or Satya, the true, the real. It alone exists in the beginning and for ever; it has no second. Whatever else is said to exist, derives its real being from the Sat. How the one Sat became many, how what we call the creation, what they call emanation (πρόοδος), constantly proceeds and returns to it, has been explained in various more or less fanciful ways by ancient prophets and poets. But what they all agree in is this, that the whole creation, the visible and invisible world, all plants, all animals, all men are due to the one Sat, are upheld by it, and will return to it.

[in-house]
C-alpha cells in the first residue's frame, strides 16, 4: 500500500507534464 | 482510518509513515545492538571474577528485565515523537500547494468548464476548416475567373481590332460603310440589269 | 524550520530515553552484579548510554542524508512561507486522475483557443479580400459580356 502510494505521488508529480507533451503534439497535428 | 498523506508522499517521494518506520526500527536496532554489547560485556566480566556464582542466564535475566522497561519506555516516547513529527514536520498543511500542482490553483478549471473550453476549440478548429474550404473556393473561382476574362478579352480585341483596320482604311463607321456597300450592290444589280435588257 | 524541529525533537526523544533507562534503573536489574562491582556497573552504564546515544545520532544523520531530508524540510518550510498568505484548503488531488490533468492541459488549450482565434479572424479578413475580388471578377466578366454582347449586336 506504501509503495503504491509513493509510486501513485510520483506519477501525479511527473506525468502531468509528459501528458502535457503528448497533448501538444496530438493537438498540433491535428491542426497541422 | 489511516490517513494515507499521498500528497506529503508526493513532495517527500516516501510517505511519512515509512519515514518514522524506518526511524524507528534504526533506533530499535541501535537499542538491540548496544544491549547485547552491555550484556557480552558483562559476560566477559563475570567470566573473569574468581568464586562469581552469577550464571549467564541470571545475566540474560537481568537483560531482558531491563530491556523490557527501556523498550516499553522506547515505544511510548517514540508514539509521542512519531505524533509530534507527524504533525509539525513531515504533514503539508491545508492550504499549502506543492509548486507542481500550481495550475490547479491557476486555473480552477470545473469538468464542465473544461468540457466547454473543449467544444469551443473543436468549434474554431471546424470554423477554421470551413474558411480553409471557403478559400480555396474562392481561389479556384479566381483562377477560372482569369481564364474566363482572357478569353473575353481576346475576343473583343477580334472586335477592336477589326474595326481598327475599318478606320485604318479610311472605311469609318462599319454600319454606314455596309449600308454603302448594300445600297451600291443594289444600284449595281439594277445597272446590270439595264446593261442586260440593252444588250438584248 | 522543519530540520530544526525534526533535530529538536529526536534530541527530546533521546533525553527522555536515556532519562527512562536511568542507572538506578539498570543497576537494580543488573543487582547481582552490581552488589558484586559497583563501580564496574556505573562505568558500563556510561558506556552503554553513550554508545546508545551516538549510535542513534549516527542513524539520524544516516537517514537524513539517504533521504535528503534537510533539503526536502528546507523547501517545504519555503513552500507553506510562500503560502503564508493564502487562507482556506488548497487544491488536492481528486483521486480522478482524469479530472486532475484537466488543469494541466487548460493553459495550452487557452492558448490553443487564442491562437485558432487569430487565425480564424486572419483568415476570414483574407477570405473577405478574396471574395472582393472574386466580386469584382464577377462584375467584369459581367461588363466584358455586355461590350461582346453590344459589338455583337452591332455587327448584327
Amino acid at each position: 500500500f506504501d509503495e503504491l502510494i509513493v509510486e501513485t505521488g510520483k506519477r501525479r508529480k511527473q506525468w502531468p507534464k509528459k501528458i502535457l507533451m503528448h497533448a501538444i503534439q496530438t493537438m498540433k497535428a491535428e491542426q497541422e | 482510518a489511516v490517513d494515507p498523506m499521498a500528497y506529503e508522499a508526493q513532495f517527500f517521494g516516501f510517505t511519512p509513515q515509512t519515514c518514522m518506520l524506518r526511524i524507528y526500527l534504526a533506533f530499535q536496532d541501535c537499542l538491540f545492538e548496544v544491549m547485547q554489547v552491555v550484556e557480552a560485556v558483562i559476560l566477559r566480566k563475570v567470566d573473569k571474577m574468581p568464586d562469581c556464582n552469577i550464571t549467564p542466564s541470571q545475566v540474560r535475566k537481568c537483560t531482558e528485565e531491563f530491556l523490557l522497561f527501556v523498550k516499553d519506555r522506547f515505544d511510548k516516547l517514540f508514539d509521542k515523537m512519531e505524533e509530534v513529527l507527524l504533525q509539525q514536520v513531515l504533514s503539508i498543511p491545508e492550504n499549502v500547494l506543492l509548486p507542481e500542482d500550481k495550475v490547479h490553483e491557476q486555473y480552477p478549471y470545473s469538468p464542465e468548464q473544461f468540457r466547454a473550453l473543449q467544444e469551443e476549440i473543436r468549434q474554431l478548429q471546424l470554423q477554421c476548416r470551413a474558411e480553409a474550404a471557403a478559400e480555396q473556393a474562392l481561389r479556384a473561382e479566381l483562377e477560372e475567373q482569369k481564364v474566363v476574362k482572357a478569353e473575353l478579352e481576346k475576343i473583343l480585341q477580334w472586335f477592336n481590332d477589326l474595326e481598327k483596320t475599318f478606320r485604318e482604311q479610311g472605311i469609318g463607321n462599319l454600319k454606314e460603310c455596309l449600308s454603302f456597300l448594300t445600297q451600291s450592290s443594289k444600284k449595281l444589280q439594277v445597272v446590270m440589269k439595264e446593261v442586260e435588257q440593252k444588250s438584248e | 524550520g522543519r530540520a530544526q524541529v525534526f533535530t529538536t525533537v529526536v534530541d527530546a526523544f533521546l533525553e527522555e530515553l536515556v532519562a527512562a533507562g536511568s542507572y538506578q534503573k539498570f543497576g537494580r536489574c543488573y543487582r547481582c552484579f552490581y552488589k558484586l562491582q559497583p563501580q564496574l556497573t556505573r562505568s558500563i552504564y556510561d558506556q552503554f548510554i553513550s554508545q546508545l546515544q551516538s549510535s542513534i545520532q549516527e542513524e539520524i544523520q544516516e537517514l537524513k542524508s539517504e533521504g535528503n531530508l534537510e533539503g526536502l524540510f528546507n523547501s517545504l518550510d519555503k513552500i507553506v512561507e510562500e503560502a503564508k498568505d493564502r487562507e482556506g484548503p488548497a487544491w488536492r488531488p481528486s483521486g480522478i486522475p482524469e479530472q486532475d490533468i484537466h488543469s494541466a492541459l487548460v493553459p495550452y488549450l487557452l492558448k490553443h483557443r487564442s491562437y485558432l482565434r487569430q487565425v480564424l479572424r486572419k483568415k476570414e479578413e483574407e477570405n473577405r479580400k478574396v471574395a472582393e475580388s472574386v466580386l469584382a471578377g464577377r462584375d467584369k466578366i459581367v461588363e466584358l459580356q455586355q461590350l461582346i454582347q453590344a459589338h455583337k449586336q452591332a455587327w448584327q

If we translate Âtman by soul, mind, or spirit, we commit, first of all, that fundamental mistake of using words which may be predicated, in place of a word which is a subject only, and can never become a predicate. We may say in English that man possesses a soul, that a man is out of his mind, that man has or even that man is a spirit, but we could never predicate âtman, or self, of anything else. Spirit, if it means breath or life; mind, if it means the organ of perception and conception; soul, if, like kaitanya, it means intelligence in general, all these may be predicated of the Âtman, as manifested in the phenomenal world. But they are never subjects in the sense in which the Âtman is; they have no independent being, apart from Âtman. Thus to translate the beginning of the Aitareya-upanishad, Âtmâ vâ idam eka evâgra âsît, by 'This (world) verily was before (the creation of the world) soul alone' (Röer); or, 'Originally this (universe) was indeed soul only' (Colebrooke), would give us a totally false idea. M. Regnaud in his 'Matériaux pour servir à l'histoire de la philo-